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05/23/2017 10:58 am ET

Why Being Quiet Is A Sign Of Strength

Chris Hayes, host of MSNBC's All in with Chris Hayes, explains.
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Credit: Beth Hoeckel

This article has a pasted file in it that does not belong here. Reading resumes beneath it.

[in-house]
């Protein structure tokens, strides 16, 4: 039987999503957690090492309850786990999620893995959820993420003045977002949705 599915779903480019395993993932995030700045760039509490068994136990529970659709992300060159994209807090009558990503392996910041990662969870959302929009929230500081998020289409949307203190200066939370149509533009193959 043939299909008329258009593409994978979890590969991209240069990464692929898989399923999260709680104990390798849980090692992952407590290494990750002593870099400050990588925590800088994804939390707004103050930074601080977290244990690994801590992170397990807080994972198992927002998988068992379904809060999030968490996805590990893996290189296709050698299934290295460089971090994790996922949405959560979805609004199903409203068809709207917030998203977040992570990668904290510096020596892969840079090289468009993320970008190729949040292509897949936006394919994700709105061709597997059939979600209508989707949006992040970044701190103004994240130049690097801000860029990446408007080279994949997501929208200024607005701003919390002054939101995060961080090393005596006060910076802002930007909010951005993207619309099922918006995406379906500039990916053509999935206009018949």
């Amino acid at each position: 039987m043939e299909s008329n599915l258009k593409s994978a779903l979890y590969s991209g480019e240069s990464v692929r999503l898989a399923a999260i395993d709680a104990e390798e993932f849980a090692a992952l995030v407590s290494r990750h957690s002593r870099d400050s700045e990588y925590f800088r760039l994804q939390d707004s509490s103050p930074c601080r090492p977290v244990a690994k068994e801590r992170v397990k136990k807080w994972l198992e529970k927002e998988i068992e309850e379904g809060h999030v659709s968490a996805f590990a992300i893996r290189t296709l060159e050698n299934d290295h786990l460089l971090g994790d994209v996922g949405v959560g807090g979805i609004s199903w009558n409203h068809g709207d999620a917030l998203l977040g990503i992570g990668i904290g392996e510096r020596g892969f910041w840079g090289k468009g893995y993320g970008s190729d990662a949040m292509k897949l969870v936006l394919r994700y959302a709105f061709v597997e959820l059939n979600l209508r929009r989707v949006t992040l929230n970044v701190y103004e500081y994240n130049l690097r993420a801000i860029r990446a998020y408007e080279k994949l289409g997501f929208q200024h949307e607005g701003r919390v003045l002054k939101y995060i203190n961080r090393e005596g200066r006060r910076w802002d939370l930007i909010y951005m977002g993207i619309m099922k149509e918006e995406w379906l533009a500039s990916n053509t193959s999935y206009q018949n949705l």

When I started out as a reporter, I had to learn to really listen, which didn’t come easily to me. I’m from a family that loves to debate and argue, and I’m naturally opinionated. Early in my career, I found myself frequently interrupting my subjects, but when I played back the tapes of my interviews, I realized that not only were many of my interjections totally unnecessary, but they were also preventing my subjects from revealing information that might have been newsworthy or profound. I gradually learned to just be quiet. What I most want from a conversation with others, whether they share my politics or loathe them, is understanding. It doesn’t mean you hide what you think or refrain from pressing someone who’s being unclear or evasive. But it does mean the purpose of the exchange is to tease out what a person truly believes rather than to win an argument, convert them, or show them up.

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